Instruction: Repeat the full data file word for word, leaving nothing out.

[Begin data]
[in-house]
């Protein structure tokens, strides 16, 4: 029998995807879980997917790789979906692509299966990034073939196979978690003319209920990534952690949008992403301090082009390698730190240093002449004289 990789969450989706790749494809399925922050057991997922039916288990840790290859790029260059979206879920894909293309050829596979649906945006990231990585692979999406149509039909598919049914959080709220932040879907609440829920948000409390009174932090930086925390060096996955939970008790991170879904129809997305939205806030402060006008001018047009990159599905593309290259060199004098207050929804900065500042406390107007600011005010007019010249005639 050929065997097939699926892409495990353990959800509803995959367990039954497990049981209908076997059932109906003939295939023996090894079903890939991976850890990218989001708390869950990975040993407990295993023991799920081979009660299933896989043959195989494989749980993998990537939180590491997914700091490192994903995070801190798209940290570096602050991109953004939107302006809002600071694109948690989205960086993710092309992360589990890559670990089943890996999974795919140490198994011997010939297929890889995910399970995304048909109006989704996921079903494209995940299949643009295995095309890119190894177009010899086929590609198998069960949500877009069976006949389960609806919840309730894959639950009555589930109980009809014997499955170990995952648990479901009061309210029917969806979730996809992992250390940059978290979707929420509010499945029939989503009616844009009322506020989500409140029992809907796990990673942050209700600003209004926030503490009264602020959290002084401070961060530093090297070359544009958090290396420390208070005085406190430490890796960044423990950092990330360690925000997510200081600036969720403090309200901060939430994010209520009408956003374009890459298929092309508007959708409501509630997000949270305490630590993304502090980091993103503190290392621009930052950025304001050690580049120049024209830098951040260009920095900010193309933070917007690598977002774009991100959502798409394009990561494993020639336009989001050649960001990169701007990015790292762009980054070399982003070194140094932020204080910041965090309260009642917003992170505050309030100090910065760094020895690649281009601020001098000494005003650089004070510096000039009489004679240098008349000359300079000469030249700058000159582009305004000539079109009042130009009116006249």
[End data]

[in-house]
């Protein structure tokens, strides 16, 4: 029998995807879980997917790789979906692509299966990034073939196979978690003319209920990534952690949008992403301090082009390698730190240093002449004289 990789969450989706790749494809399925922050057991997922039916288990840790290859790029260059979206879920894909293309050829596979649906945006990231990585692979999406149509039909598919049914959080709220932040879907609440829920948000409390009174932090930086925390060096996955939970008790991170879904129809997305939205806030402060006008001018047009990159599905593309290259060199004098207050929804900065500042406390107007600011005010007019010249005639 050929065997097939699926892409495990353990959800509803995959367990039954497990049981209908076997059932109906003939295939023996090894079903890939991976850890990218989001708390869950990975040993407990295993023991799920081979009660299933896989043959195989494989749980993998990537939180590491997914700091490192994903995070801190798209940290570096602050991109953004939107302006809002600071694109948690989205960086993710092309992360589990890559670990089943890996999974795919140490198994011997010939297929890889995910399970995304048909109006989704996921079903494209995940299949643009295995095309890119190894177009010899086929590609198998069960949500877009069976006949389960609806919840309730894959639950009555589930109980009809014997499955170990995952648990479901009061309210029917969806979730996809992992250390940059978290979707929420509010499945029939989503009616844009009322506020989500409140029992809907796990990673942050209700600003209004926030503490009264602020959290002084401070961060530093090297070359544009958090290396420390208070005085406190430490890796960044423990950092990330360690925000997510200081600036969720403090309200901060939430994010209520009408956003374009890459298929092309508007959708409501509630997000949270305490630590993304502090980091993103503190290392621009930052950025304001050690580049120049024209830098951040260009920095900010193309933070917007690598977002774009991100959502798409394009990561494993020639336009989001050649960001990169701007990015790292762009980054070399982003070194140094932020204080910041965090309260009642917003992170505050309030100090910065760094020895690649281009601020001098000494005003650089004070510096000039009489004679240098008349000359300079000469030249700058000159582009305004000539079109009042130009009116006249």